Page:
Matter of Laugh or Death
By Bill Dunn
Interesting observations on this thing we call life
BRIDE BATTLES BOORISH BLATHER
My wife is the official censor of my humor columns. Before I send an essay to a newspaper or a website or the New York Institute for the Study of Abnormal Behavior (they use my writings to analyze deviant thought processes), my wife reads it first. She points out all the offensive items in the column (“Wouldn’t it be quicker if you just underlined the acceptable sections?” I often ask), and then she offers less obnoxious ways of phrasing things.
Many times she has prevented me from putting my foot in my mouth. For example, I must have never received the memo explaining that women no longer enjoy being called broads. Thankfully, my wife explained that my column titled, “What men look for in a broad,” might have been somewhat humorous in, say, 1948, but was not nearly as hysterical as I seemed to think it was here in the 21st century.
Luckily my computer has a “find and replace” function. I simply changed every occurrence of “broad” into “babe,” and quickly brought the essay up to date. (Sample: “You can always travel ababe if you want to babeen your horizons, or visit New York City’s famous Babeway.”)
I appreciate my wife’s efforts. She truly wants to help me do my best. She wants my columns to be as thought-provoking and inspirational as possible. Mostly, she wants to keep me from bringing so much shame upon the family that we’re forced to move out of state. Well, at least she wants to postpone that day for as long as she can.
Every once in a while, though, I write something that really cracks me up, but I know it will never pass muster with my wife. So, just like Bill Clinton forgetting to let the Justice Department review some controversial pardon requests, I conveniently “forget” to let my wife review some controversial columns. (Of course, in my case, I’m still waiting for someone to donate a million bucks to my library fund.)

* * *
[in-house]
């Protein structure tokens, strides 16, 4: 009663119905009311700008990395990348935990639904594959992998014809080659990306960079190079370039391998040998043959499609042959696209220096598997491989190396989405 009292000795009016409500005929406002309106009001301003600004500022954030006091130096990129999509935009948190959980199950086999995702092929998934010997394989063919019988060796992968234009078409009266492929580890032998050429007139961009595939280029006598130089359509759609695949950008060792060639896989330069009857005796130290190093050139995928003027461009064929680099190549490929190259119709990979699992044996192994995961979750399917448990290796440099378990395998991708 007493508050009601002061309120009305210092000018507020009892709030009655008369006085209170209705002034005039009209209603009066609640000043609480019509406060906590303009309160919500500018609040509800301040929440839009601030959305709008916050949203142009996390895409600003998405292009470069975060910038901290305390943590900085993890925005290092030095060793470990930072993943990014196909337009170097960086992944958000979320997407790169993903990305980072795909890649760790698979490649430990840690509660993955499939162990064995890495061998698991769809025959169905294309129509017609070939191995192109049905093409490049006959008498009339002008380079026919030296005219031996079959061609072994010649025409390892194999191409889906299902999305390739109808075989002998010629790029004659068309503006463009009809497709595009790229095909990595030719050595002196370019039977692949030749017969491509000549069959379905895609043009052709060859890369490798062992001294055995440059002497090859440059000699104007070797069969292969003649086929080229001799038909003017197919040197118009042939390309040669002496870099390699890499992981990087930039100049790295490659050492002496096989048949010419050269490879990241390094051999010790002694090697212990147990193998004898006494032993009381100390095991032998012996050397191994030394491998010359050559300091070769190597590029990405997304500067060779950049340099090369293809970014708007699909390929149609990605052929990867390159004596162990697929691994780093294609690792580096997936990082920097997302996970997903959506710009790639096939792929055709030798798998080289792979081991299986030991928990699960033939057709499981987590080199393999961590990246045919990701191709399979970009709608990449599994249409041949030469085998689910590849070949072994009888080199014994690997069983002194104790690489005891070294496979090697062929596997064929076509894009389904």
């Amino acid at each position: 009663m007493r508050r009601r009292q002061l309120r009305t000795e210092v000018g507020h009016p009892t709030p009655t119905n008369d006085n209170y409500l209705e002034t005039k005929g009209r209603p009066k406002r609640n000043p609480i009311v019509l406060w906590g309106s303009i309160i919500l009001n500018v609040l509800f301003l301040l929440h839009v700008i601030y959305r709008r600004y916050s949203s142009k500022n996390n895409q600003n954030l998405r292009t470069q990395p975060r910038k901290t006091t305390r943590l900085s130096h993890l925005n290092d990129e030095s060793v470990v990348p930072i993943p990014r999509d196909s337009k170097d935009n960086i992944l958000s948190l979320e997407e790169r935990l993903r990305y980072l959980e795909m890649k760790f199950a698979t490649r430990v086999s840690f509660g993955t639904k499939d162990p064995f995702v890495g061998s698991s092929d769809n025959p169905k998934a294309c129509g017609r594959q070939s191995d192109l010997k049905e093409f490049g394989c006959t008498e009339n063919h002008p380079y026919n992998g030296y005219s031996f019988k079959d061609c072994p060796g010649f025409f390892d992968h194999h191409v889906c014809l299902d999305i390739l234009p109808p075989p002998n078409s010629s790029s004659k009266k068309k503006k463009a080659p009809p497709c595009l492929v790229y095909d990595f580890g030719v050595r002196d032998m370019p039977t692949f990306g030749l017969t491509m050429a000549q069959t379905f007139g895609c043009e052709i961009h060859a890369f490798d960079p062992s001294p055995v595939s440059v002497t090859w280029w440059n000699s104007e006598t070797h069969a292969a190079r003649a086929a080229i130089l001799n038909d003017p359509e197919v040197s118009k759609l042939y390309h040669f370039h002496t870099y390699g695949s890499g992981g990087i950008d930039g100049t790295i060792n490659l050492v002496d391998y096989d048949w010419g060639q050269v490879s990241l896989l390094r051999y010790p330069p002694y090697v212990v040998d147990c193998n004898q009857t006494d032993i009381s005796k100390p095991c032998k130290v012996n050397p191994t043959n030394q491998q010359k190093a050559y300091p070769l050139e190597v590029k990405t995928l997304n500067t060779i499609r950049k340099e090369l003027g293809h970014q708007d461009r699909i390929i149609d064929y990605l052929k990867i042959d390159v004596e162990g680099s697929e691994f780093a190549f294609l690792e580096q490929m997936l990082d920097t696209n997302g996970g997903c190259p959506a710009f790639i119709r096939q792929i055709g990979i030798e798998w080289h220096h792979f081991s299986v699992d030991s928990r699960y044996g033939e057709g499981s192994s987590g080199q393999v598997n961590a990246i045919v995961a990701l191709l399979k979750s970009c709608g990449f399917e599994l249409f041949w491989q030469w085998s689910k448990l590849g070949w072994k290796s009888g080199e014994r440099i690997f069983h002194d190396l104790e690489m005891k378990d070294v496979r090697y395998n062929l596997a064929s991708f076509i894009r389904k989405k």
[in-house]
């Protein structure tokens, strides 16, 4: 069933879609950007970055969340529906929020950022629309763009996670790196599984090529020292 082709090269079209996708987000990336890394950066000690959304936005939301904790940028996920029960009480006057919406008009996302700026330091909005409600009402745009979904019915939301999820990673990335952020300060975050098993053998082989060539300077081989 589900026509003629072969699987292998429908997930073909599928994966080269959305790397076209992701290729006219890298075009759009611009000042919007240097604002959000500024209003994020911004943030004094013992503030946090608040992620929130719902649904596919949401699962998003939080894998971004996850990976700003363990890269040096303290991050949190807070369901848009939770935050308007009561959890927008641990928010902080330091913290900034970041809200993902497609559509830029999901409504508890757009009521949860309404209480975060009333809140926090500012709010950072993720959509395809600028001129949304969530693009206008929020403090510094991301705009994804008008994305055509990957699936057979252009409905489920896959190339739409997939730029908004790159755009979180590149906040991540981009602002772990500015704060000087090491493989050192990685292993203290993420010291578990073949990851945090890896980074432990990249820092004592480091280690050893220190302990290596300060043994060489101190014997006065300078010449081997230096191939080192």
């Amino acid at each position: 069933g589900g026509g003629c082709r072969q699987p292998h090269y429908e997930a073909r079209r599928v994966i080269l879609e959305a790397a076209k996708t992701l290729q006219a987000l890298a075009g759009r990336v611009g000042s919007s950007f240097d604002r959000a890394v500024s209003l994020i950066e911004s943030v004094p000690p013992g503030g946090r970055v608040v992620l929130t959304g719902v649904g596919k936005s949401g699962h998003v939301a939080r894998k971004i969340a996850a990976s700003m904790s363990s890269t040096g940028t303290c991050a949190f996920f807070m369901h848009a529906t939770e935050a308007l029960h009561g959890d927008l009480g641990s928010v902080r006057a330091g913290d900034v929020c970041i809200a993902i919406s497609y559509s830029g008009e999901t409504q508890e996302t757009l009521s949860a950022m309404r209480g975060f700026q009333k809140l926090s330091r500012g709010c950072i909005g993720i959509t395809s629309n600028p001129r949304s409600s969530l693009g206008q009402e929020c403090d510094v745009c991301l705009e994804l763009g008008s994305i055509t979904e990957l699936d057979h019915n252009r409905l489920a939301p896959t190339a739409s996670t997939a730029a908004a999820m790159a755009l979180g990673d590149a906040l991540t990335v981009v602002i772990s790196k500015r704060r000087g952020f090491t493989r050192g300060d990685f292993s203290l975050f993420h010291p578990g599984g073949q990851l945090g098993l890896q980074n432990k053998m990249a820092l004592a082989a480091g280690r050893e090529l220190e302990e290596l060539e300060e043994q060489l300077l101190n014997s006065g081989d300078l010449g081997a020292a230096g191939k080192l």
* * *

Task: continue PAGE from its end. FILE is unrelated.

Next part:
I never get away with it—the irate phone calls always tip her off. “So what did you write this time?” she asked recently when I came home in the evening.
“What do you mean, darling?” I said as sincerely as possible.
“Well, after the third ‘You have some nerve,’ the fourth ‘I’ve never been so offended,’ and the tenth ‘I’m writing an angry letter to the editor,’ I had to disconnect the phone.”
“Gee,” I said, rubbing my chin and looking puzzled, “Maybe they were wrong numbers.”
The main problem is that humor is very subjective. What some people find uproariously funny, my wife, er, I mean, other people find juvenile and offensive. The other main problem is that my wife has class, taste, and elegance, while I firmly believe that mankind’s greatest art form is the booger joke.
Actually, my wife gave up worrying about my lowbrow humor a long time ago. She knows it’s a losing battle, especially since most editors want a full 800 words when they ask for 800 words, not the 250 words they’d receive if my wife censored out all my references to butt cracks, toe cheese, and flatulence.
On the other hand, my wife vehemently objects to what she calls “mean” humor. “Why do you have to be so insulting?” she asked the other day. “You haven’t gone one week in the last ten years without writing something mean and nasty about Bill Clinton.” (I wanted to beat the mad rush so I started in 1990.)
“That’s not mean and nasty,” I explained. “It’s clever satire. How could I not write about the fact that Bill Clinton spent his entire presidency chasing broads, er, I mean, babes? And now that we’ve moved into a new era, how can I not write about the fact that President Bush sounds like he just landed at Ellis Island after the long voyage from his homeland, Malaproppia? What do you want me to do, write about budget proposals and tax policies instead?”
“No, of course not,” she said. “You don’t comprehend any of that stuff. But can’t you still be funny without being so crude and rude?”
“Well…I guess,” I answered, “but that takes a lot of work. Look at the prime time sitcoms. Nobody writes genuine comedy anymore. It’s much easier to go with sexual innuendo and bodily function jokes.”
“Can you please let me see your columns before you send them in?” she begged. “I at least want to know why people are making those irate phone calls.”
I quickly agreed. It’s the least I can do. After all, I want to keep the old br–, er, I mean, my darling babe happy.
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